I first heard ‘Western‘ by Black Midi in the midst of late summer in 2020, a time where the COVID-19 pandemic was at a lull, but uncertainty was rife. No vaccine, experts warning of a second wave, and life was certainly not ‘normal’.
I had come across Black Midi briefly before but hadn’t dug much beyond the surface. Although initially daunted by it, their erratic sound is exactly what I came to like so much about the band. It wasn’t until I heard ‘Western’ however, that I really understood why this band have gained somewhat of a cult following. This song has felt very evocative of that summer, as often happens with music.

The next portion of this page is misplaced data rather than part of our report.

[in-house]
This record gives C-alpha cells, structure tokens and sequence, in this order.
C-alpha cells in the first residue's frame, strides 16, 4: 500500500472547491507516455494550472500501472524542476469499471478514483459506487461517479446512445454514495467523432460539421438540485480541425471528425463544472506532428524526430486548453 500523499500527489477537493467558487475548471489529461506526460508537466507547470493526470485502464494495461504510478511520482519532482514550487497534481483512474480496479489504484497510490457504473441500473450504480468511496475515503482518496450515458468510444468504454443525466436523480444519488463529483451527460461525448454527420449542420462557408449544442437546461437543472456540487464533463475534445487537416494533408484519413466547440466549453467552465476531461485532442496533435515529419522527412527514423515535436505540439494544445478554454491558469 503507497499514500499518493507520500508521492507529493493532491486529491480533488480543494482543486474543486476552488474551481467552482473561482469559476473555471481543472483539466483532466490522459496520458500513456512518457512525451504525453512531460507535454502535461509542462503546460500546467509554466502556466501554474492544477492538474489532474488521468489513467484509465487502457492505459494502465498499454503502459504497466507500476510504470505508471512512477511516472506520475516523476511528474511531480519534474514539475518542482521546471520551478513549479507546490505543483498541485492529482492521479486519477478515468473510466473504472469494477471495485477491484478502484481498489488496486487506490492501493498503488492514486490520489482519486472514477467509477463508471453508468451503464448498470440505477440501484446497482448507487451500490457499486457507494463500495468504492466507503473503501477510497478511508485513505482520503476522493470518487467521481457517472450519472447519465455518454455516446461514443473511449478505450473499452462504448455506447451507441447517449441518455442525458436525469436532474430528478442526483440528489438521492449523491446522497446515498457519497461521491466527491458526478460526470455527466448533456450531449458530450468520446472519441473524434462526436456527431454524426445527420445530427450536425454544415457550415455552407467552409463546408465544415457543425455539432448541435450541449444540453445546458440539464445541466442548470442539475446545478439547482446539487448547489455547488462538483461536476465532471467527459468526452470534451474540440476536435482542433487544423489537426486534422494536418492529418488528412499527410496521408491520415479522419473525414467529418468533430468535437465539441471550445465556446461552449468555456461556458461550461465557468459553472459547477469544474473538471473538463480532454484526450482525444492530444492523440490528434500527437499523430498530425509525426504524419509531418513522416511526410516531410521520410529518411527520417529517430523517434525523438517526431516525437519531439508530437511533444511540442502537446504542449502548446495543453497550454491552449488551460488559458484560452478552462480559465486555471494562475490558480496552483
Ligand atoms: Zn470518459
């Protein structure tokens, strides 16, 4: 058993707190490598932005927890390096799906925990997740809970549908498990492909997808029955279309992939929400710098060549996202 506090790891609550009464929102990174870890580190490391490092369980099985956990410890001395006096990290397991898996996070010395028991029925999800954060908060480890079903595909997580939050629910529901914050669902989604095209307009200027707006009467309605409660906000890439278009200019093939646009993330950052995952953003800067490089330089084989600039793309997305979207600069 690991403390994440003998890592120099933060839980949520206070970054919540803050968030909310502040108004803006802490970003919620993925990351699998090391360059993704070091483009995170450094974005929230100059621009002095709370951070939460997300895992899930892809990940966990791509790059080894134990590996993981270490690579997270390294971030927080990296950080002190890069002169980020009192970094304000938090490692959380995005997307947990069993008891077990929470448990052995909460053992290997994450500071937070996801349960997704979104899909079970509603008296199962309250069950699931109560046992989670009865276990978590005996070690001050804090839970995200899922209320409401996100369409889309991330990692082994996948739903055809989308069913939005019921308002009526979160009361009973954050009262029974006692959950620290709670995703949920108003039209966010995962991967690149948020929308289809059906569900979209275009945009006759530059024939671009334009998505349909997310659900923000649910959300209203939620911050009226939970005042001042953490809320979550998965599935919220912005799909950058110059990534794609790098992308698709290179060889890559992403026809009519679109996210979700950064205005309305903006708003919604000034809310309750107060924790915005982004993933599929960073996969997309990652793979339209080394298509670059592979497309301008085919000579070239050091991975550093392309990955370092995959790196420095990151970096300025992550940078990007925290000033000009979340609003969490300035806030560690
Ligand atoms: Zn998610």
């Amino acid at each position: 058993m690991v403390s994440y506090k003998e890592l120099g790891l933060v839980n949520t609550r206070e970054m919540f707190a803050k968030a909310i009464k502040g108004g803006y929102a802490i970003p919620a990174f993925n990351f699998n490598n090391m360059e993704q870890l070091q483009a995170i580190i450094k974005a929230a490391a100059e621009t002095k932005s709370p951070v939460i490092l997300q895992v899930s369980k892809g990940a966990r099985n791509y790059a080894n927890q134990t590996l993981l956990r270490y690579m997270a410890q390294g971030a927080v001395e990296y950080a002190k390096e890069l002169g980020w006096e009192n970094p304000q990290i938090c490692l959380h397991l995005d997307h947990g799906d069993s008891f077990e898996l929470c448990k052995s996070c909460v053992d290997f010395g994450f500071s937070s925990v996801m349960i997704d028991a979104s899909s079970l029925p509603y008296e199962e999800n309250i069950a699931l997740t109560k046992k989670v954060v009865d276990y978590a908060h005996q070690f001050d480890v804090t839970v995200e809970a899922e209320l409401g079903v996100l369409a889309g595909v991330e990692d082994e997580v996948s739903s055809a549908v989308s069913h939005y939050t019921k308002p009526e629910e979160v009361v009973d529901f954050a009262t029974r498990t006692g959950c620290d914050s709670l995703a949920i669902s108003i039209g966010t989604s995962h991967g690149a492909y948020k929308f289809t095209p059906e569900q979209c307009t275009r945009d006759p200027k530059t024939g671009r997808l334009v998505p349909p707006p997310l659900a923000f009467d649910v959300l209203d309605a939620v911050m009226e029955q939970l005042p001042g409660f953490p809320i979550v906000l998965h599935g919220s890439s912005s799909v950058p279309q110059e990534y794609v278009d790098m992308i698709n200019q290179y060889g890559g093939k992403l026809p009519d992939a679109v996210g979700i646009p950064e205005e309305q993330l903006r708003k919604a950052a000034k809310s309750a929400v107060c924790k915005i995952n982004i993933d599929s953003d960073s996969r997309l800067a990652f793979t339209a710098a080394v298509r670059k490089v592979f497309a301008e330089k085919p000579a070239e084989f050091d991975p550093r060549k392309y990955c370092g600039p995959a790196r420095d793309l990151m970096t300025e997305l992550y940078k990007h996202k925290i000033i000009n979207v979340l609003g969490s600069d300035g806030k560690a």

‘Western’ has mostly quite indecipherable lyrics, vaguely depicting the story of a band striving to perfect their music and take to the road with it. It starts with a repeated guitar melody that is peaceful, meditative, transporting the listener to a place that feels far away both in time and space. A warm, nostalgic picture, but with an element of unrest. The sharp transition to the middle section drives this, creating an atmosphere that is at once glorious and desperate. For the next four or so minutes, the song goes hard, building and building tension in a way that never feels repetitive, aided by Black Midi’s ability to develop a soundscape. As much as anything, this song is catchy, filled with satisfying guitar licks and wonderful melodic bass playing. Then, as abruptly as the stress arrives, it leaves, returning to the hypnotic first section. Although this song is a healthy 8 minutes long, it feels as though this end section could go on for much longer. A banjo can be heard gliding wistful over the backing, transporting the listener once more to a place of serenity. It is this overall arc that feels so timely in my own discovery of the song, reflecting the way in which we have depended upon our past experiences for hope in this time, and often experiencing rapid shifts between optimism and existentialism. ’Western’ is unlike most other Black Midi songs, but it stands out as a demonstration of the band’s ability for creating an emotional tapestry, as well as of how rewarding experimental rock can be.